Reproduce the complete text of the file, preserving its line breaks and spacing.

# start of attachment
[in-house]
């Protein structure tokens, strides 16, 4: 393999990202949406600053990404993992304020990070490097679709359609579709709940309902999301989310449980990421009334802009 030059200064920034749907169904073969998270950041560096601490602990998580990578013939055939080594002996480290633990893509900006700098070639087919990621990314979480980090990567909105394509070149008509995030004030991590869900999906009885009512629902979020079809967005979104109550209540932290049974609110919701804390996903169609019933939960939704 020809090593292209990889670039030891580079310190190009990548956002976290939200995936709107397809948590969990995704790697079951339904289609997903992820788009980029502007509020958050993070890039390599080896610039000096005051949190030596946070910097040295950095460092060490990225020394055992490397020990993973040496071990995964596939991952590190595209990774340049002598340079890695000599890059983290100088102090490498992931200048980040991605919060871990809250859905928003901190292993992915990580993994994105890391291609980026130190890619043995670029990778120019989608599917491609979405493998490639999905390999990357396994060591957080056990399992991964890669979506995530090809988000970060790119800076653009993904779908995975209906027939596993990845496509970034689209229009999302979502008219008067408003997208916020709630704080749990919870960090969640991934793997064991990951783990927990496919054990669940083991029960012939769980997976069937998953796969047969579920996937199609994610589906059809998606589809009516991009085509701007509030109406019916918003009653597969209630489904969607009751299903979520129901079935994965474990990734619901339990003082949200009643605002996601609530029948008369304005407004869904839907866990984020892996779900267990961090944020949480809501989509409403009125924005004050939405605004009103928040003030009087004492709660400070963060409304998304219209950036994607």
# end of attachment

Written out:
[in-house]
């Protein structure tokens, strides 16, 4: 393999990202949406600053990404993992304020990070490097679709359609579709709940309902999301989310449980990421009334802009 030059200064920034749907169904073969998270950041560096601490602990998580990578013939055939080594002996480290633990893509900006700098070639087919990621990314979480980090990567909105394509070149008509995030004030991590869900999906009885009512629902979020079809967005979104109550209540932290049974609110919701804390996903169609019933939960939704 020809090593292209990889670039030891580079310190190009990548956002976290939200995936709107397809948590969990995704790697079951339904289609997903992820788009980029502007509020958050993070890039390599080896610039000096005051949190030596946070910097040295950095460092060490990225020394055992490397020990993973040496071990995964596939991952590190595209990774340049002598340079890695000599890059983290100088102090490498992931200048980040991605919060871990809250859905928003901190292993992915990580993994994105890391291609980026130190890619043995670029990778120019989608599917491609979405493998490639999905390999990357396994060591957080056990399992991964890669979506995530090809988000970060790119800076653009993904779908995975209906027939596993990845496509970034689209229009999302979502008219008067408003997208916020709630704080749990919870960090969640991934793997064991990951783990927990496919054990669940083991029960012939769980997976069937998953796969047969579920996937199609994610589906059809998606589809009516991009085509701007509030109406019916918003009653597969209630489904969607009751299903979520129901079935994965474990990734619901339990003082949200009643605002996601609530029948008369304005407004869904839907866990984020892996779900267990961090944020949480809501989509409403009125924005004050939405605004009103928040003030009087004492709660400070963060409304998304219209950036994607």